From Where I Stand

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From Where I Stand
Russell Shaw, Head of School

I had my first summer job when I was ten years old. My big brother (who was 12) and I got the idea that we wanted to open a store. We reached out to a local day camp and they agreed to let us set up a cart outside the entrance where we sold sodas, candy, chips and fruit. Our family had visited Washington, DC the summer before and, inspired by what we had seen, my brother and I decided to name our enterprise, “The Smithsonian Snack Shop.”

I have vivid memories from that summer: taking the bus from my house to the camp each morning; retrieving our supplies from a storage closet and wheeling them out to our sales location on our skateboards; negotiating with a camper’s parent over the price of a peach; breaking my arm while trying to jump my skateboard off the curb when business was slow.

Most of all, I remember a sense of purpose. Although my brother and I were just kids, we tracked our supplies, ensured that our drinks stayed cool, managed our cash box, and provided what seemed to be a valued service for campers and their families. We felt remarkably accomplished at the end of the summer when we deposited several hundred dollars of earnings into our newly opened bank accounts.

Georgetown Day School has always been about purpose. We believe in young people and know that when they are invested in something that they care about, learning is a joyful, engaging act rather than a chore. Each year, our first grade authors read their carefully crafted books at Authors’ Brunch, owning the spotlight with confidence and pride. Our eighth graders study constitutional issues and demonstrate their knowledge in meetings with experts on Hill Day. Our High School students construct sets for plays, run countless student organizations, direct a cappella groups, captain sports teams and more. GDS students are invested in what they’re doing because their work is authentically theirs, and it matters to them.

A longitudinal study from the Stanford Center on Adolescence found that young people who feel a sense of purpose are happier, have better relationships, learn more deeply and can more effectively manage their stress. Bill Damon, the Center’s Director, says that “People don't worry about the right things. The biggest problem growing up today is not actually stress; it's meaninglessness….Working hard for something they didn't choose themselves, and don't believe in, is counterproductive to long-term health and fulfillment. It is simply not sustainable. A purposeful life, by contrast, can unleash tremendous energy, creativity, exhilaration and a deep satisfaction with efforts and accomplishments.”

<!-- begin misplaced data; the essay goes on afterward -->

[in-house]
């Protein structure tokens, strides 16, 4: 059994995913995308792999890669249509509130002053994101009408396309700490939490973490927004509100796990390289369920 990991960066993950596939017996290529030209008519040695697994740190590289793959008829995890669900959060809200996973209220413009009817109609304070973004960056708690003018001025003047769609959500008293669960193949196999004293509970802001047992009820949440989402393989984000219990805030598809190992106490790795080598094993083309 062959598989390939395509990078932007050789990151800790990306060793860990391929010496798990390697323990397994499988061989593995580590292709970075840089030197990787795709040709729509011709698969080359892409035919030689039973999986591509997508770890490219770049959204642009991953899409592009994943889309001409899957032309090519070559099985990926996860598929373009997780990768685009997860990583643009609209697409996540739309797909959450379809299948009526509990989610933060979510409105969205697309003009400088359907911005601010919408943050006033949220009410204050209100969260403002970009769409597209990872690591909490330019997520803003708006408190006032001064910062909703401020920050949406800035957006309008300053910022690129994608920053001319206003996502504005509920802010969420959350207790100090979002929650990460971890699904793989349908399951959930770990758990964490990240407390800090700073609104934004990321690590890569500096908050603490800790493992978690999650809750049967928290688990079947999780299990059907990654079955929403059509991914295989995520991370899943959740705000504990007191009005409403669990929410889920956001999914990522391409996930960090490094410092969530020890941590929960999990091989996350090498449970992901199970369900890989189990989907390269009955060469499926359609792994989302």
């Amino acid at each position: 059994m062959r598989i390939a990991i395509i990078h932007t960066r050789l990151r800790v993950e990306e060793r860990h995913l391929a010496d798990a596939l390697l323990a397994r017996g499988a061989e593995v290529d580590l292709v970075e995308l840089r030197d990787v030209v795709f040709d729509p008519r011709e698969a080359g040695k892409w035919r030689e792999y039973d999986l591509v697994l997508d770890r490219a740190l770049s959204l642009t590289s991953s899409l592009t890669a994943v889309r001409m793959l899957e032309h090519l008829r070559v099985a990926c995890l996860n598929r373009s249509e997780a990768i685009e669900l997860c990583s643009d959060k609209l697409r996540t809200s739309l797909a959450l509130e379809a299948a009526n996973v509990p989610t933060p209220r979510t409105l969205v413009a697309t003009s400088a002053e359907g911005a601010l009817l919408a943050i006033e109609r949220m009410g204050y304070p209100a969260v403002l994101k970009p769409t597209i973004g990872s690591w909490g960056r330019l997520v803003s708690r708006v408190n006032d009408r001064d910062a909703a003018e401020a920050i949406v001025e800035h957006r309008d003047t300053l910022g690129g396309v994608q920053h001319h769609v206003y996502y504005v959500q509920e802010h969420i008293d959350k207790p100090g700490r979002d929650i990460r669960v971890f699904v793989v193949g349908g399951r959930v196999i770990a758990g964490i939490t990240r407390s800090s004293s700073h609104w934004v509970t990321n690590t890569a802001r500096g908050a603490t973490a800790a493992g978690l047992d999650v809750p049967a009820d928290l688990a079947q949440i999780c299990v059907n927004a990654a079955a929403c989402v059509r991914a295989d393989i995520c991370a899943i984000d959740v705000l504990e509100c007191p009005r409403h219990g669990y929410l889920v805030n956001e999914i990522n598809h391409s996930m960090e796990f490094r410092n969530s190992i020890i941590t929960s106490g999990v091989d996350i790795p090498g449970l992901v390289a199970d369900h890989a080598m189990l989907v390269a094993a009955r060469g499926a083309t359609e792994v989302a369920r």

In this issue of Georgetown Days, you will read stories of purpose. Hoppers who are performing service through our Community Engagement and Experiential Learning (CEEL) program. Students who are interning with GDS alumni, or pitching social ventures through our Hopper Tank. Curriculum and special programming that resonates with students through its deep connection to our founding mission. Faculty who extend their mission-driven work through volunteerism outside of school.

One way that GDS community members demonstrate purpose is through their philanthropy. Each year, I’m inspired by the generosity of our community. Current parents, parents of alumni, alumni, grandparents, faculty and staff, and even students contribute their own resources to GDS, supporting financial aid, faculty innovation, programmatic growth and more. This issue of the magazine includes our Report on Philanthropy, in which we celebrate the breadth and depth of GDS community members supporting our school and ensuring that we have what we need to thrive.

The world needs the purposeful engagement of our young people. It is through their creativity, their activism, their collaboration, and their commitment to building a better world, that our School’s mission is made manifest and our deepest hopes are realized. We are fortunate to be a community of purpose. May our shared work continue to engage and inspire the students in our care. 

 

Eat At Joe's (credit Kaiden Yu '23)

Eat at Joe's a cappella group

First Grade Author's Brunch

First Grade Author's Brunch

First Grade Author's Brunch

First Grade Author's Brunch

Hill Day

During Hill Day, members of the environmental justice group participate in an interview with Samuel Bagenstos, General Counsel for Civil Rights at the Department of Health and Human Services, and Associate General Counsel Aaron Schuham (parent of Gracie '25 and Isaiah '20).

Zeze Grace interviews the Associate General Counsel for Civil Rights at the Department of Health and Human Services

Zeze Grace interviews the Associate General Counsel for Civil Rights at the Department of Health and Human Services

From Where I Stand
  • Head of School